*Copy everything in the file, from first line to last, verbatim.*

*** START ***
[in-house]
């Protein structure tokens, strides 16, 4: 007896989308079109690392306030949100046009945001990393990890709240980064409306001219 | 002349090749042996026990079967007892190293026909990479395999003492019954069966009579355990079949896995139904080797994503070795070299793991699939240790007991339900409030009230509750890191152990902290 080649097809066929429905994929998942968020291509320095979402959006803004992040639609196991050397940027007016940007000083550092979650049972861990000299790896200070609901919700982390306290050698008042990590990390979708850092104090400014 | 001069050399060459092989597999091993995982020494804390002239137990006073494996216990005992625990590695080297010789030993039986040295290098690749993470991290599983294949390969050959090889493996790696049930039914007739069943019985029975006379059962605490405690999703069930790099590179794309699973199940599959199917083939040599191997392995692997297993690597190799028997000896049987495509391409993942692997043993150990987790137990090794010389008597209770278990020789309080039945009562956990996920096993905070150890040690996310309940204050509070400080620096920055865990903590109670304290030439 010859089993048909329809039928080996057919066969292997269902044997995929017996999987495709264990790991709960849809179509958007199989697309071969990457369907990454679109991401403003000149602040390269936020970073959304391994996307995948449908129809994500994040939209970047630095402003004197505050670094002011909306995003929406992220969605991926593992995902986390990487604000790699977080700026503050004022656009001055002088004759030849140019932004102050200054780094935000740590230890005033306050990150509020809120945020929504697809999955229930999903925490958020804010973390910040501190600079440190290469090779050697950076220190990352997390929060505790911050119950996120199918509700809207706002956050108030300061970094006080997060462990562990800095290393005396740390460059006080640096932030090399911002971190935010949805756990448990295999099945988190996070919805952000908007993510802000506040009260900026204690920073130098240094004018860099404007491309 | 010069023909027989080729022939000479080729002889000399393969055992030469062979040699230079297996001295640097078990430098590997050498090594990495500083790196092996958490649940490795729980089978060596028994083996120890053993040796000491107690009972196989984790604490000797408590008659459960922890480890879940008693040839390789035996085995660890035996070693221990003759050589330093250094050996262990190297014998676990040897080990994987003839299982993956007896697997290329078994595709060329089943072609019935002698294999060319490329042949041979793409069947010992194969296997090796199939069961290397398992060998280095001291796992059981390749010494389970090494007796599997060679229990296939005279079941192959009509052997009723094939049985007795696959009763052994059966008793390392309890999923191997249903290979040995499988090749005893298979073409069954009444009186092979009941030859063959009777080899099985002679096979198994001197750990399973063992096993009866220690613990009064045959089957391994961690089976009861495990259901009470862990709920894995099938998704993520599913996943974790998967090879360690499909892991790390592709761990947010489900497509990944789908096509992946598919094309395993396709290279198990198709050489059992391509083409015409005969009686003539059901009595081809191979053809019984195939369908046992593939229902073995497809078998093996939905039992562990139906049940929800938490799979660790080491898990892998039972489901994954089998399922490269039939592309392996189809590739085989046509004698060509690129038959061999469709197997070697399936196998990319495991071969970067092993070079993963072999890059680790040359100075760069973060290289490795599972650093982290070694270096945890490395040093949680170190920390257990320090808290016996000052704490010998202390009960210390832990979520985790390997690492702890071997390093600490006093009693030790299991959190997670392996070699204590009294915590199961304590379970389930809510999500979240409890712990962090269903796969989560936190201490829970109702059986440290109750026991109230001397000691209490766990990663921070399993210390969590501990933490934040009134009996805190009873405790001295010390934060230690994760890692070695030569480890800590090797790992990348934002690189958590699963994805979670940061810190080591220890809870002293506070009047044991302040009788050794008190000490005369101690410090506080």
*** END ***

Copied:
[in-house]
């Protein structure tokens, strides 16, 4: 007896989308079109690392306030949100046009945001990393990890709240980064409306001219 | 002349090749042996026990079967007892190293026909990479395999003492019954069966009579355990079949896995139904080797994503070795070299793991699939240790007991339900409030009230509750890191152990902290 080649097809066929429905994929998942968020291509320095979402959006803004992040639609196991050397940027007016940007000083550092979650049972861990000299790896200070609901919700982390306290050698008042990590990390979708850092104090400014 | 001069050399060459092989597999091993995982020494804390002239137990006073494996216990005992625990590695080297010789030993039986040295290098690749993470991290599983294949390969050959090889493996790696049930039914007739069943019985029975006379059962605490405690999703069930790099590179794309699973199940599959199917083939040599191997392995692997297993690597190799028997000896049987495509391409993942692997043993150990987790137990090794010389008597209770278990020789309080039945009562956990996920096993905070150890040690996310309940204050509070400080620096920055865990903590109670304290030439 010859089993048909329809039928080996057919066969292997269902044997995929017996999987495709264990790991709960849809179509958007199989697309071969990457369907990454679109991401403003000149602040390269936020970073959304391994996307995948449908129809994500994040939209970047630095402003004197505050670094002011909306995003929406992220969605991926593992995902986390990487604000790699977080700026503050004022656009001055002088004759030849140019932004102050200054780094935000740590230890005033306050990150509020809120945020929504697809999955229930999903925490958020804010973390910040501190600079440190290469090779050697950076220190990352997390929060505790911050119950996120199918509700809207706002956050108030300061970094006080997060462990562990800095290393005396740390460059006080640096932030090399911002971190935010949805756990448990295999099945988190996070919805952000908007993510802000506040009260900026204690920073130098240094004018860099404007491309 | 010069023909027989080729022939000479080729002889000399393969055992030469062979040699230079297996001295640097078990430098590997050498090594990495500083790196092996958490649940490795729980089978060596028994083996120890053993040796000491107690009972196989984790604490000797408590008659459960922890480890879940008693040839390789035996085995660890035996070693221990003759050589330093250094050996262990190297014998676990040897080990994987003839299982993956007896697997290329078994595709060329089943072609019935002698294999060319490329042949041979793409069947010992194969296997090796199939069961290397398992060998280095001291796992059981390749010494389970090494007796599997060679229990296939005279079941192959009509052997009723094939049985007795696959009763052994059966008793390392309890999923191997249903290979040995499988090749005893298979073409069954009444009186092979009941030859063959009777080899099985002679096979198994001197750990399973063992096993009866220690613990009064045959089957391994961690089976009861495990259901009470862990709920894995099938998704993520599913996943974790998967090879360690499909892991790390592709761990947010489900497509990944789908096509992946598919094309395993396709290279198990198709050489059992391509083409015409005969009686003539059901009595081809191979053809019984195939369908046992593939229902073995497809078998093996939905039992562990139906049940929800938490799979660790080491898990892998039972489901994954089998399922490269039939592309392996189809590739085989046509004698060509690129038959061999469709197997070697399936196998990319495991071969970067092993070079993963072999890059680790040359100075760069973060290289490795599972650093982290070694270096945890490395040093949680170190920390257990320090808290016996000052704490010998202390009960210390832990979520985790390997690492702890071997390093600490006093009693030790299991959190997670392996070699204590009294915590199961304590379970389930809510999500979240409890712990962090269903796969989560936190201490829970109702059986440290109750026991109230001397000691209490766990990663921070399993210390969590501990933490934040009134009996805190009873405790001295010390934060230690994760890692070695030569480890800590090797790992990348934002690189958590699963994805979670940061810190080591220890809870002293506070009047044991302040009788050794008190000490005369101690410090506080």